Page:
Andy Griffith’s second most successful series, Matlock, ran from 1986 to 1995. The legal drama was vastly different in every way from his other role as a public servant, Sheriff Andy Taylor on The Andy Griffith Show.
One similarity between the two shows: the welcome appearance of Don Knotts for comic relief. Unfortunately, however, Griffith said that on Matlock, Knotts’ pop-ups on the program had to be curtailed. Here’s why.
Knotts and Griffith were the ultimate dynamic duo
Andy Griffith and Don Knotts’ undeniable on-screen chemistry produced one of television’s greatest comedy teams, comparable to Abbott and Costello or Jackie Gleason and Art Carney.
As Andy and Don author Daniel de Visé remarked in his memoir of the pair’s friendship and careers, “The Andy Griffith Show is Andy’s greatest legacy, and Don’s. The program endures, in the end, as a monument to their friendship.
“A half century on, it seems clear that the Griffith Show was not really about a father and his son, nor a widower and his aunt. It was about a sheriff and his deputy. The bond between Andy and Barney was the essence of Mayberry.”
Knotts joined the ‘Matlock’ cast in 1988
When Knotts, who died in 2006, came onboard the cast of the courtroom series in 1988, there was a definite buzz among the show’s viewers and Griffith Show fans. The team of Griffith and Knotts was back on the small screen.
Griffith said at the time, “Don Knotts is the best comic actor I ever met, and I play straight for him better than any man in America. I can’t live without comedy. This show will always be what it is — a courtroom mystery — but what’s important to me is what happens along the way. When we can get something offbeat, that appeals to me.”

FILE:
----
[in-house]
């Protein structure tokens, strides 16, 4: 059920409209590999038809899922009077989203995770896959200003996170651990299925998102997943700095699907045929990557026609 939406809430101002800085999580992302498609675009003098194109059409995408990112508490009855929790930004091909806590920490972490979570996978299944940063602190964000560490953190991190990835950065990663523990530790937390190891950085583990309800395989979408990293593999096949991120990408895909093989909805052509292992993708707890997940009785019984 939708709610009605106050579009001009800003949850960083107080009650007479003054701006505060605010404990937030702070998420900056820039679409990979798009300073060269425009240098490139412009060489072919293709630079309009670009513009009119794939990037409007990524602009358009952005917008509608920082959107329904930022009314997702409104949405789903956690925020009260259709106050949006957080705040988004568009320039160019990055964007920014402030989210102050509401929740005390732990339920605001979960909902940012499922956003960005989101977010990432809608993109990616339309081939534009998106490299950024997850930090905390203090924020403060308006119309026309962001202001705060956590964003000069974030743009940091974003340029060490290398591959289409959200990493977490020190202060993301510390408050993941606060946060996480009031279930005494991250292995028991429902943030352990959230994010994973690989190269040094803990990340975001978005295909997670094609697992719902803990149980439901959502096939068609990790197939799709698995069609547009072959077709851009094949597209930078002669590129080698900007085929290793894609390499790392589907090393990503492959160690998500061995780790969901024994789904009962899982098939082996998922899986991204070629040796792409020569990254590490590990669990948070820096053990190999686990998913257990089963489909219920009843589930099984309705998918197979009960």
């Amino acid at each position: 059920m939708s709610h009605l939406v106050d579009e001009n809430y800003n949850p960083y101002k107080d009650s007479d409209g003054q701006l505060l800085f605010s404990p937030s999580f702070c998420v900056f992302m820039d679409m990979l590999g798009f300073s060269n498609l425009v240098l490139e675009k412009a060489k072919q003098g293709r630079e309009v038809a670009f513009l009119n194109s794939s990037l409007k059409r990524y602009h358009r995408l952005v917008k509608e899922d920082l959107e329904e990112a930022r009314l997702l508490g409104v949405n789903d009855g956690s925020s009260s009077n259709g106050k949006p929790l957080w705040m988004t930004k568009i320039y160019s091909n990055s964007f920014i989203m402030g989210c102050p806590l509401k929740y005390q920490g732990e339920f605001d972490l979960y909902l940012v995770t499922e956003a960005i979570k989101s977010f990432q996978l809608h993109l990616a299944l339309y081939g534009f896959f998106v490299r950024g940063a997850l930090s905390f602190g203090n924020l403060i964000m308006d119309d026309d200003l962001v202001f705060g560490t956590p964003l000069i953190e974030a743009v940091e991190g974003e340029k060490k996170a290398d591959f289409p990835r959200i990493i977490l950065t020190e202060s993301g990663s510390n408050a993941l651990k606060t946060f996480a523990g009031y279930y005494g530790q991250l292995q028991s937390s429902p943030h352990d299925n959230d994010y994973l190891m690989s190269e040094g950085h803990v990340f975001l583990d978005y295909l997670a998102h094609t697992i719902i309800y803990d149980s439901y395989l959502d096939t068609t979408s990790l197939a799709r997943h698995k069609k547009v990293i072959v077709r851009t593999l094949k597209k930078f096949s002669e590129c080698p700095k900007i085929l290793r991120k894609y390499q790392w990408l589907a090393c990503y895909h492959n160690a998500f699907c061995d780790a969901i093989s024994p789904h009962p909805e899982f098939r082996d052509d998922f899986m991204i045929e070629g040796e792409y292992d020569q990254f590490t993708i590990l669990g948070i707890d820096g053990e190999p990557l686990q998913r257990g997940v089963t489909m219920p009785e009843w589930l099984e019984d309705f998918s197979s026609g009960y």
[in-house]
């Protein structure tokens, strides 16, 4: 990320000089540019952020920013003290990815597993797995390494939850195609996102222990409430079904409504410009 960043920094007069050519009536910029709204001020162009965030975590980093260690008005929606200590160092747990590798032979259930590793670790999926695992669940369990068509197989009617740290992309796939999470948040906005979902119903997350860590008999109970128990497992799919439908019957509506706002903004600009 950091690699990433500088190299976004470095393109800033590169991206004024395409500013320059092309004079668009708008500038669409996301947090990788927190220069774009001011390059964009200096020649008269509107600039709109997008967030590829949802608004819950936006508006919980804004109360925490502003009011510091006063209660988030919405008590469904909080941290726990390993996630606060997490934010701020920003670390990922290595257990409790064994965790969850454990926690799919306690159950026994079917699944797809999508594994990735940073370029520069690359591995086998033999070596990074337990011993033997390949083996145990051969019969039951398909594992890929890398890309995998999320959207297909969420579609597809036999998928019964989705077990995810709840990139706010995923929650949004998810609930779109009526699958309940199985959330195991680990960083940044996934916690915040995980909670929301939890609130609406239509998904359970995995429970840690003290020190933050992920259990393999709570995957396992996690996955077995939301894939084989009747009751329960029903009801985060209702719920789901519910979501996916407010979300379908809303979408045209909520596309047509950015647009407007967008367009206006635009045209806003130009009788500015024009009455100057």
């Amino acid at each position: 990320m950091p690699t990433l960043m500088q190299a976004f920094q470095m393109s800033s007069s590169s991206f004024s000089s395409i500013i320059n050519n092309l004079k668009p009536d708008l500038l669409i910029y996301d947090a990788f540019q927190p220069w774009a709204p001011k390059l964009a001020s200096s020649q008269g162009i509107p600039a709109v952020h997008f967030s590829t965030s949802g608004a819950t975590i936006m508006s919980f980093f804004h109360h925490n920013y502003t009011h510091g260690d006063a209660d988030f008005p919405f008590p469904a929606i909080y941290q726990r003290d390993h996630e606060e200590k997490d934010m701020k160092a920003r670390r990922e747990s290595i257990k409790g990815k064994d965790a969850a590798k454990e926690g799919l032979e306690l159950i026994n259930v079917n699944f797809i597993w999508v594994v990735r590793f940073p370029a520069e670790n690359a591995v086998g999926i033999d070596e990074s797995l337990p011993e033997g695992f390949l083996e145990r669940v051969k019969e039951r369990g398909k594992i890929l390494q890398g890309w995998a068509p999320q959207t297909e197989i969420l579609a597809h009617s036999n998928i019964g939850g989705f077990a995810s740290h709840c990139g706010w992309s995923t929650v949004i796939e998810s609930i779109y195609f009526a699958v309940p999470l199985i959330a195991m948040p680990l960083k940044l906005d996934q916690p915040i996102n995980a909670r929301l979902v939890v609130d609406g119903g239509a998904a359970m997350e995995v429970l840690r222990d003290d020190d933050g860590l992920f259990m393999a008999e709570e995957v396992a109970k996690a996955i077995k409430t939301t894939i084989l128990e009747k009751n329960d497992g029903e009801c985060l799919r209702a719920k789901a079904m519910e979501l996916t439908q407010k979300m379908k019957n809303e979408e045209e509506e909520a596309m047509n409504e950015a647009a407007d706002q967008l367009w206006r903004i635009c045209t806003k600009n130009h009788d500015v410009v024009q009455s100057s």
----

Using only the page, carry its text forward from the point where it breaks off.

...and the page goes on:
Griffith said Knotts ‘didn’t work’ on ‘Matlock’
Knotts, for his part, spoke with anticipation about his role as Ben Matlock’s buddy Les Calhoun on the dramatic series. He made 17 appearances on the series.
“Playing Barney Fife is the most fun I ever had with a character,” he said. “Barney Fife was tailored to Don Knotts, and this guy Calhoun will be tailored to the same guy. There’ll be some Barney Fife in him, but he’ll be 30 years older.”
The pairing didn’t work out, however, according to Griffith, as he explained to the Television Academy Foundation in 1998.
“It didn’t work,” Griffith, who died in 2012, stated. “Matlock was not like the Griffith Show, even though it had comedy in it. It was an action and dramatic show, and you couldn’t stop for these little comedy scenes that didn’t go anywhere. So that character [Les Calhoun] didn’t work on our show. Don knew it didn’t, too. So, we let that go.”
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